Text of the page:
# Mayfield High School

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Introduction

Introduction

I have chosen to compare the relationship between IQ and Key Stage 2 Results and my hypothesis is that the greater the person’s IQ, the better their Key Stage 2 will be. I will use scatter graphs to represent my data and to find out if my hypothesis is true. For the scatter graphs I will be drawing the lines of best fit, finding the equations of these lines and using this to compare. I will also be using cumulative frequencies and box and whisker diagrams to look at the interquartile range and the median. If my hypothesis is true, I expect to see a positive correlation.

Sampling the Database

For my whole database I will use stratified samples, where the samples reflect the proportions of the whole population. Therefore, the school is growing and there are more students in year 7 than year 11. This means, there are likely to be more year 7 students in the sample than year 11 students. To ensure that students from different age groups are equally represented my need to take this type of my sample. In a stratified sample my sample values from a particular group in proportion to that group's size within the whole population.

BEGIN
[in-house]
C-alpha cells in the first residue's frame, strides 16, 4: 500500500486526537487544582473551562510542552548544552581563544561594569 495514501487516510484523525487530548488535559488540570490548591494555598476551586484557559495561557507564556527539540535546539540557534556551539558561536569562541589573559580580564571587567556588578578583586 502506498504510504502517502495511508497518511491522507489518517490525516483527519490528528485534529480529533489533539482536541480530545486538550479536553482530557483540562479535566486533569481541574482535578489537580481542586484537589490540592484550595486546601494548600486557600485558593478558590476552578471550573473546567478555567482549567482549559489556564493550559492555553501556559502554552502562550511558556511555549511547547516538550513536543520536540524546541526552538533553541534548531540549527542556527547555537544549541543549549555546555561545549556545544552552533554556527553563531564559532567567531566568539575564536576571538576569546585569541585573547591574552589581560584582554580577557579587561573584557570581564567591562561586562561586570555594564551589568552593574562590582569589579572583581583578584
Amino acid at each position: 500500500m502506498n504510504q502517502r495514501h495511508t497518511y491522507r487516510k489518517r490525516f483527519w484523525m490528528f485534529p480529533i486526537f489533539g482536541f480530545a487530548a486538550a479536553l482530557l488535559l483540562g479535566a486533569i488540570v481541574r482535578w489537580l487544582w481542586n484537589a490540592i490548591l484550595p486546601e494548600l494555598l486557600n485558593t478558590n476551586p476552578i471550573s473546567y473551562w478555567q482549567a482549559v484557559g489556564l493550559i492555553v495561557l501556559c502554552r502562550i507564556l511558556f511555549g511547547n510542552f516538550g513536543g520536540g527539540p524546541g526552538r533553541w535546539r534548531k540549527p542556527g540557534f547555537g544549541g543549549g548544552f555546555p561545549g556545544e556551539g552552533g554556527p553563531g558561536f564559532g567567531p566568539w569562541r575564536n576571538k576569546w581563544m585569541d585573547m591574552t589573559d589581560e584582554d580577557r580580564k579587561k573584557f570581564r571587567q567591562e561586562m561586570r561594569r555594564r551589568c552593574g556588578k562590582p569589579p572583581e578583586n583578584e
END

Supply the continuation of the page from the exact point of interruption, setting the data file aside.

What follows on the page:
An example of a stratified sample in connection to Mayfield High School is shown below.

For example, I want to make a population of 60 from the population of 1183 shown below from Mayfield High School.

Year Group | Number Of Boys | Number Of Girls | Total |

7 | 151 | 131 | 282 |

8 | 145 | 125 | 270 |

9 | 118 | 143 | 261 |

10 | 106 | 94 | 200 |

11 | 84 | 86 | 170 |

To get the proportion of any year you would have to do the following:

(Total for Chosen Proportion) ÷ (Overall Total) x (Sample Size)

The answer obtained tells you how many you would need to choose from your chosen proportion, and to choose this you would:

(Total for Chosen Proportion) ÷ Answer

Middle

This scatter graph shows female pupils’ IQ and Key Stage 2 Science results. It shows a median positive correlation which therefore means that the greater the IQ, the greater the average Key Stage 2 results are. The R² value relates to the how the average Key Stage 2 results are effected by the IQ. Here we see that the R² is 0.4374 which shows that 44% of the Key Stage 2 Science results are affected by the IQ.

All these scatter graphs for the female pupils support my hypothesis that the greater the IQ, the greater the Key Stage 2 results will be. Therefore, (as I predicted) you see a positive correlation.

I have now placed the equations of the line of best fit and the R² values of these scatter graphs into a table.

Equation of line of best fit | R² | |

IQ/English | Y=0.027x + 1.3621 | 0.1877 |

IQ/Maths | Y=0.0499x – 0.9326 | 0.4017 |

IQ/Science | Y=0.0521x – 1.1577 | 0.4374 |

IQ/Average KS2 Results | Y=0.043x – 0.2428 | 0.55 |

By observing the gathered data in the table above, I noticed that the scatter graph showing the Key Stage 2 Science results are affected more by the IQ, than the Maths and English results.

The table also indicates through the R² value, that on average, around 55% of the Key Stage 2 results are affected by the IQ, which shows there is a median relationship between the average Key Stage 2 results and the IQ.

Now I will look at only the Year 7 subset.